A Review on Fascism

Nazism, Fascism, Discrimination, Racism

I have known about Fascism for quite some time. When I opened this book I realized that I did not quite understand what it was, where it came from or its dangers to democratic society. Fortunately, Albright answered all these questions for me including her caution about the implications of Fascism for our future.

She described it as a kind of authoritarian rule including complete control by the leader of a nation, appeal to ultranationalism, and power being centered in the pioneer rather than lying with the citizens. She described Mussolini as taking huge amounts of money from corporations and banks while feigning concern about the working class. He put on a show for people, distributed and marketed personal products under his name, was a fantastic politician but had very little understanding of diplomacy, rejected input from his advisors and watched his own judgment as the only correct one. She described Hitler as answering questions with lies intended to reassure the public, thinking and saying that being a Barbarian was honorable, eliminating civil servants he saw as not true, taking control of the arts and journalism, using mass media (radio in those days) to catch attention of the masses and making persecution of people who could not defend themselves look like federal self defense.

Albright also discussed the nature and exploits of a variety of other Fascist leaning leaders including Chavez, Erdogan, Putin, and the Kim dynasty. Last but not least comes Trump who has showed the majority of the characteristics and antics previously used by Mussolini and Hitler. Trump accepts bullying, autocracy and civil rights violations by autocratic leaders without comment. He seems more comfortable with them than with our allies with whom he tends to pick fights.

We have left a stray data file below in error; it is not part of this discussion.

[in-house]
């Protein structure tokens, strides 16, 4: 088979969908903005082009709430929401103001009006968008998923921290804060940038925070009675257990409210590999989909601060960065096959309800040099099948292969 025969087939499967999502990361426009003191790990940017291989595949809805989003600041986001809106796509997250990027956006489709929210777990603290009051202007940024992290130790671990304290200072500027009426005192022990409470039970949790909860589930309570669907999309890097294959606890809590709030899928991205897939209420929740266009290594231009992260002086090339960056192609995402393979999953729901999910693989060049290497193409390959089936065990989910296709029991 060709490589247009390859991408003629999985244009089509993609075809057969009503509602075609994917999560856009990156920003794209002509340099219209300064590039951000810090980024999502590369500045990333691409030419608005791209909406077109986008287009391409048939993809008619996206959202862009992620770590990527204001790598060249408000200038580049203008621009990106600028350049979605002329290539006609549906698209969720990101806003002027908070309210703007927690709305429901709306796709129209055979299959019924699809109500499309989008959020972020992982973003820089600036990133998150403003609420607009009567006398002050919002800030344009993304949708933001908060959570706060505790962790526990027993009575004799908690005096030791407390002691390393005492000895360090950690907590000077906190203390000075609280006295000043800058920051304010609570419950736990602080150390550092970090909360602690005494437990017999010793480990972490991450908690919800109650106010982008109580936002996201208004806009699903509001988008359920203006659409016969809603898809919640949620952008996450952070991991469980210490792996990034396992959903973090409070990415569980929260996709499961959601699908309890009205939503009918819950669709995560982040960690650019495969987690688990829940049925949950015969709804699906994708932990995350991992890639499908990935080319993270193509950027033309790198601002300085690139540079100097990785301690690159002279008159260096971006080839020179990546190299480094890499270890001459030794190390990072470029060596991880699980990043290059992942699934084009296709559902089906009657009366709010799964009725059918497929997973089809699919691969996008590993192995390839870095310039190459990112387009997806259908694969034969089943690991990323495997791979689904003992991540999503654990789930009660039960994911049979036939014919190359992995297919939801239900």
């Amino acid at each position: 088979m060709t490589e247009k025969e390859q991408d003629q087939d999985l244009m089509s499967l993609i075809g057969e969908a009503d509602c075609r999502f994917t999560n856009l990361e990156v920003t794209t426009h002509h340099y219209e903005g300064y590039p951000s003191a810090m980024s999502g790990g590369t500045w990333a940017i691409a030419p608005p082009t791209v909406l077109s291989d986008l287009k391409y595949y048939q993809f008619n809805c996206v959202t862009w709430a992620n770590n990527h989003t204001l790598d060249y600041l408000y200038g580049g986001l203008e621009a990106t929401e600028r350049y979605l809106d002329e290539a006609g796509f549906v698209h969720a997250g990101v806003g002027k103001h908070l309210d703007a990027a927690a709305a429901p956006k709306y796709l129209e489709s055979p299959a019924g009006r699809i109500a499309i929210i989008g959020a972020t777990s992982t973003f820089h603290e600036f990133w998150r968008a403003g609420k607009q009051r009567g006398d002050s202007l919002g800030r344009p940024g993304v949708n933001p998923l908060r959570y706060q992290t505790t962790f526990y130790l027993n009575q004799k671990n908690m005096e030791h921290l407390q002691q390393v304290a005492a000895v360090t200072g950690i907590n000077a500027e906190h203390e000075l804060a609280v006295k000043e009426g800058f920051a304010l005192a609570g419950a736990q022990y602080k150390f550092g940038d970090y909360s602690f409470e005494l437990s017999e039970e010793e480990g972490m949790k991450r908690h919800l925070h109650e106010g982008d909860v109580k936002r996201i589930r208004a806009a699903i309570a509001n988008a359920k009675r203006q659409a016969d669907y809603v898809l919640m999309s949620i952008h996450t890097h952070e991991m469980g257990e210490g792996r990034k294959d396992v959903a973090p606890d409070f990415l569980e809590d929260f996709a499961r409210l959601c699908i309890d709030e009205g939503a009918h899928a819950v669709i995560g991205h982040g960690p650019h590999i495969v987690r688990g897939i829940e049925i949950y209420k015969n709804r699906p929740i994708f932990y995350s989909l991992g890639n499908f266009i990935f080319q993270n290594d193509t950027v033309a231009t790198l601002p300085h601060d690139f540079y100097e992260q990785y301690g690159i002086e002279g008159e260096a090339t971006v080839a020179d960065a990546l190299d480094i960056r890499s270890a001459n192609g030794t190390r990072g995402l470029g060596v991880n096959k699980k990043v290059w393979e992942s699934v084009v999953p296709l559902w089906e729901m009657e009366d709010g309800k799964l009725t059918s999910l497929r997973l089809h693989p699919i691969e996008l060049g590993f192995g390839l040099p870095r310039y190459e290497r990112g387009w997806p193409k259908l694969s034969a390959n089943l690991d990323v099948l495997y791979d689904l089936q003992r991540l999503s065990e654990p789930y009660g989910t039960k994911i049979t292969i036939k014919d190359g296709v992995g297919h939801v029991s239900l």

Albright sees Fascists and Fascist leaning leaders as invoking”America (or any other country) First” as a method of justifying their inclination to do whatever they please. They feel entitled to do what they want for no valid reason or just make one up with no base. She sees their unpredictability as a personality trait rather than as a strategy to accomplish anything productive.

How can they gain power? Fascist leaders appeal emotionally to people who feel disenfranchised from what they believe is owed them or people who feel fearful of the others, often cultural or political groups differing from theirs. Though this fervor is fanned by social networking, it existed long before computers and spread through personal appearances and using more conventional media.

What can we do? We can learn how to ask pointed questions of those who claim to be acting in our best interest. We also need to reconnect with each other, understand each other’s fears and sense of loss in addition to starting to work together as people and society to deal with these concerns. Once we ask them the right questions, we can elect leaders who will act responsibly.

I highly recommend this book as a means to understand the actual challenges which face us and to help us learn to listen to each other to find mutually acceptable ways of approaching our challenges.

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